The Strip in Lubbock, for the uninformed, is one of the biggest tourist attractions in the dusty town. No, not that kind of strip, but a stretch of land just outside of the county line that attracts people of all kind. Well, all kinds that drink anyway. You see, I decided to spend my college years in a town that decided to remain devoid of selling alcohol. Afterwards, I would literally stand in the beer section of grocery stores in Austin staring in disbelief. “You mean you can BUY beer right here?! No being ostracized to the outskirts of the community?”
Since there’s just about nothing to see in Lubbock, most people take their visitors to the Strip to see the glimmering lights and neon signs of liquor stores and lines of cars. I loved my time in Lubbock, but even the most devoted citizens of the town should be able to admit that the fact that a cluster of beer toting shacks constitutes a tourist attraction is pretty sad.
But God bless it anyway. I would’ve never survived Lubbock or college without the Strip and its social lubricant (still talking about alcohol).
On one of the many trips to the Strip with Chad in his Chevy pickup truck, he digs through his CD collection and asks if I’m a Van Morrison fan. I think to myself, “Sure, I’ve heard that catchy Brown-Eyed Girl song. He’s pretty good.”
Before I can say those now obviously foolish words, Chad mutters, “Man, I hate that Brown-Eyed Girl song. Worst song of his career. Makes me sick that that’s all people know of his.”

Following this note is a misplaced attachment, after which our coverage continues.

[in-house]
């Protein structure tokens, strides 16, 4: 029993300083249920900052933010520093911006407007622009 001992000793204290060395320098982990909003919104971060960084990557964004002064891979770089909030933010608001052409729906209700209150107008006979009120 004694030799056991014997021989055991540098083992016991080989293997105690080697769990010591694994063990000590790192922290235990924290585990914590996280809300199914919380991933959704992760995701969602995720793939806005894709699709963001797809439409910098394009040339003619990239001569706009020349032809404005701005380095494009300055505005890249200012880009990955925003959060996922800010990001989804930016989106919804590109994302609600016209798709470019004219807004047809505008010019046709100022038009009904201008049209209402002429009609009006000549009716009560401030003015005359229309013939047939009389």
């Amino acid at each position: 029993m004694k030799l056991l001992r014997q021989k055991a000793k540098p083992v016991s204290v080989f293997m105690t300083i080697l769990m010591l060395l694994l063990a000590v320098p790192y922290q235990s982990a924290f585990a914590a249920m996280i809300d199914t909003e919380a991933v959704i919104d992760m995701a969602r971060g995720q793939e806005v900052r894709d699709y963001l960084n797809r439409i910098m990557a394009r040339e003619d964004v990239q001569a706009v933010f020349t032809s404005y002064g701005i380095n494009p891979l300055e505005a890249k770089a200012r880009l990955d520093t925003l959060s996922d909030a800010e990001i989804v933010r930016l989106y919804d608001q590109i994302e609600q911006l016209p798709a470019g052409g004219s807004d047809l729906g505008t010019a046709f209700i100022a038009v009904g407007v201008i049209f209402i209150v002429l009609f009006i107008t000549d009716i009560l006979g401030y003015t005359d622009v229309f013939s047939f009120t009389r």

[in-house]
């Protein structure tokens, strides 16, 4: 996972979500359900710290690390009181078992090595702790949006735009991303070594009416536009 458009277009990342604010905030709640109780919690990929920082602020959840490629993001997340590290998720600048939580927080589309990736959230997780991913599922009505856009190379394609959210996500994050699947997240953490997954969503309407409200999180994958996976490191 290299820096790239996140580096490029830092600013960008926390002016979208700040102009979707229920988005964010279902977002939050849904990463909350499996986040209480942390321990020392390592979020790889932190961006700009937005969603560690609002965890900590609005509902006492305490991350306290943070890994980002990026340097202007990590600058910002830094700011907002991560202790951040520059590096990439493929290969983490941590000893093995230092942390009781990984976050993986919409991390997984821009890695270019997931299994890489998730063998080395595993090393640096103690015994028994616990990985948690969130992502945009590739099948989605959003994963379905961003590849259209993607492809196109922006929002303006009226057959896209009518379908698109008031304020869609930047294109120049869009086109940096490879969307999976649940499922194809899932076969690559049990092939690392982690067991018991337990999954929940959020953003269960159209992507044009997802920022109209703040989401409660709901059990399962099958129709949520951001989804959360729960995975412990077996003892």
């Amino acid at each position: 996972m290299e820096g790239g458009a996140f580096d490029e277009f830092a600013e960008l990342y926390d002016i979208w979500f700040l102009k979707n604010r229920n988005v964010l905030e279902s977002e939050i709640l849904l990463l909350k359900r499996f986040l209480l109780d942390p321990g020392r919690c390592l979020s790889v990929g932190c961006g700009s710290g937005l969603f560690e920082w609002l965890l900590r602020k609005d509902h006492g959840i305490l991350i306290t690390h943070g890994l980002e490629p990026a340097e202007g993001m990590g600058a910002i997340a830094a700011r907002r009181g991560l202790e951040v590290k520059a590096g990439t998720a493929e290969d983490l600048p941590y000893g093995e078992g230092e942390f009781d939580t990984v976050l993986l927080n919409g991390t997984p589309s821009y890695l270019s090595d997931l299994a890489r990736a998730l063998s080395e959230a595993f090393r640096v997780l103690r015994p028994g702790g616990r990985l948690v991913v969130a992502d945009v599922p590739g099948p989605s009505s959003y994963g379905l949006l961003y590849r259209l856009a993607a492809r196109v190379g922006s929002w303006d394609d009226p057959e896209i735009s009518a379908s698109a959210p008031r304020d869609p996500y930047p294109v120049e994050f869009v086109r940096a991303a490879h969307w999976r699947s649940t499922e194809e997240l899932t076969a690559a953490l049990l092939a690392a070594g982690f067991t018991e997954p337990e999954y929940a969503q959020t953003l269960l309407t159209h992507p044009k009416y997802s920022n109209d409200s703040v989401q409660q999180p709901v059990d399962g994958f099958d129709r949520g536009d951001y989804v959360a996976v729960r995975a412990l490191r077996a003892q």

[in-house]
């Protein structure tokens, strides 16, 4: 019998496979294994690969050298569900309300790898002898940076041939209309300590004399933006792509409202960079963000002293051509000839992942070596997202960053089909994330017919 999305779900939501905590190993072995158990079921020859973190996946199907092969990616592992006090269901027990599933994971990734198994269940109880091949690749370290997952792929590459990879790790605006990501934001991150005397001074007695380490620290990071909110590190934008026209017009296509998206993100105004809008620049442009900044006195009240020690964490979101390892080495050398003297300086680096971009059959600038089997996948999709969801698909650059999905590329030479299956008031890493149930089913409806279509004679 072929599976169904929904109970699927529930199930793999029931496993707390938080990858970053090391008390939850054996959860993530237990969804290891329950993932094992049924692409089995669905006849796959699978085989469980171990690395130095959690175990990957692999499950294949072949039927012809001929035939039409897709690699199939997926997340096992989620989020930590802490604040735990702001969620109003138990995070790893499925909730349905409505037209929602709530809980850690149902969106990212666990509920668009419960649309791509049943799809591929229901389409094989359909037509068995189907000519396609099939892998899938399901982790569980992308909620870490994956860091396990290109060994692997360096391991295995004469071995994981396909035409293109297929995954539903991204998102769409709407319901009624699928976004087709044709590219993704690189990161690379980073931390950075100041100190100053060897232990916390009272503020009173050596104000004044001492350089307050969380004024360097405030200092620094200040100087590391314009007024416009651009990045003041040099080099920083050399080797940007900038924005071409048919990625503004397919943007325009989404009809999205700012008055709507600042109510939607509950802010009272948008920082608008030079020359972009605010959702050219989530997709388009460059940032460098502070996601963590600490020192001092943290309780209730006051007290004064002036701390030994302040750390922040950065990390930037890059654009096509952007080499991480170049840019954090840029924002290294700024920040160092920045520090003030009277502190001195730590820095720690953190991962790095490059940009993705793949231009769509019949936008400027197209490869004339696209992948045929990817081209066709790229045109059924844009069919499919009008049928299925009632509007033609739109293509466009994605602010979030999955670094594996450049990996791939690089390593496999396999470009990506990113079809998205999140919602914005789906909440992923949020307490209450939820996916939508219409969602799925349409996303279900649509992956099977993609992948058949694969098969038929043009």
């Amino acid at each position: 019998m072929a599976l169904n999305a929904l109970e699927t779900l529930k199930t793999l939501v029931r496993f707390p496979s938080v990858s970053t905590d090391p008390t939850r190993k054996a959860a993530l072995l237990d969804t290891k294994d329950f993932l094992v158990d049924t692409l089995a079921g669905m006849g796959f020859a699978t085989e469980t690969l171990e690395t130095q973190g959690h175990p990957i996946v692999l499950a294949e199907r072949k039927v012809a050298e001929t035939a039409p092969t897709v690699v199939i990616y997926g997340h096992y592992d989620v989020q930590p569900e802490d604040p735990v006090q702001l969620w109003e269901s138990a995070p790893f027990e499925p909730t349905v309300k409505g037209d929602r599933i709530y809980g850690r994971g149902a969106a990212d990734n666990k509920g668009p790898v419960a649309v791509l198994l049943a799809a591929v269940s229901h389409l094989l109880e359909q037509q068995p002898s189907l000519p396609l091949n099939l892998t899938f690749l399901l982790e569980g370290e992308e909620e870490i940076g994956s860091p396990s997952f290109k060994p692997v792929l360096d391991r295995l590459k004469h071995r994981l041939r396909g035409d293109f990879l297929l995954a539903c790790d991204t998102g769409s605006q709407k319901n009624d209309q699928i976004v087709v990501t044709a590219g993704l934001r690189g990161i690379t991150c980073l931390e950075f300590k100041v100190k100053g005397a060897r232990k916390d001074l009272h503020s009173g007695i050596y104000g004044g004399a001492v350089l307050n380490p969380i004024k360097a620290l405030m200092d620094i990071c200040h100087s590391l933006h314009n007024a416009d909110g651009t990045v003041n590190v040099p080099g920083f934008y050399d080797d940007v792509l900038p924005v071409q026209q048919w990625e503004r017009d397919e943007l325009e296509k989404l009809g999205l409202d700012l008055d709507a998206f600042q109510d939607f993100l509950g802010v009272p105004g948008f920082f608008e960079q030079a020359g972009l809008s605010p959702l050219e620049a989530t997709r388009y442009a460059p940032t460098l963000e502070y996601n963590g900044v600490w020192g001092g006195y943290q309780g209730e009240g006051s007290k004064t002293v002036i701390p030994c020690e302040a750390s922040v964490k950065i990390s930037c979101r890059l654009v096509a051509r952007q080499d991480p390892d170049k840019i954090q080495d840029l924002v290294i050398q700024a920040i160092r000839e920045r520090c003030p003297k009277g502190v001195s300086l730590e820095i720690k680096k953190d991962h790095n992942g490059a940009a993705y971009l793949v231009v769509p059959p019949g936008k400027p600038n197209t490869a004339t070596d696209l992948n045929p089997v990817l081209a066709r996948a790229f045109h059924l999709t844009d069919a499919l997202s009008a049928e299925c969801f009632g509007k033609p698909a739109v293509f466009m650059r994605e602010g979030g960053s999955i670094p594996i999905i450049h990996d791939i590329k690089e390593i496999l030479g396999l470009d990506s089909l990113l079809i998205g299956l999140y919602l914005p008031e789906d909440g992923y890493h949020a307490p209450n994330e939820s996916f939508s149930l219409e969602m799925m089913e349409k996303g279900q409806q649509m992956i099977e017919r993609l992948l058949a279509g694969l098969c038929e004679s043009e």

I give a small laugh and slink down in my seat a bit.
Over time, thanks to Chad, I’ve come to be amazed at Van Morrison and the music that no one ever hears. Sure Brown-Eyed Girl is a good song; even today I can admit that. But should one song cast a shadow over an entire body of work? Wouldn’t it be a crime if people only hear Love Me Do and never bothered to listen to Strawberry Fields or Dear Prudence?
I’m big on hunting for good music that you never hear, and one of my methods is to find artists that aren’t necessarily that obscure and hear tracks that no one ever hears on the radio. I always say that I like to “spread the gospel of Gomez” because I think they’re a fucking great band. People will recognize the voice on the Getting Better cover on the Panasonic commercial, but my god, so many of their songs are beautiful.
Fiona Apple will forever be tied to that Criminal song, but look past the angst, heroin-look and there is genius in the album, When the Pawn. Yeah, it’s still full of the girl angst but it’s hard to deny that there’s plenty of musical talent behind it all.
Then there’s Radiohead. One of the few bands to climb out of the 99 cent One-Hit-Wonder bin and be widely recognized as “freaking amazing”. Radiohead certainly deserved another chance after Creep (still a great song, but again it doesn’t deserve to steal the spotlight from the rest of their work).
So in the spirit of getting people off their musical asses to rediscover and redefine what they think they know of an artist, here’s a sampling of Van Morrison songs (better than Brown-Eyed Girl) that more accurately defines his body of work. I’ll admit that I’m not as thoroughly familiar with his entire music collection so I’ll direct any further exploration to the Matador.
Everyone – Bless Wes Anderson for placing it in the Royal Tenenbaums. He’s known for great musical selection in his movies and this is a shining example.
Into the Mystic – The song in Chad’s truck that truly won me over to the greatness of Van Morrison.
I’ll Be Your Lover, Too – The most beautiful song ever.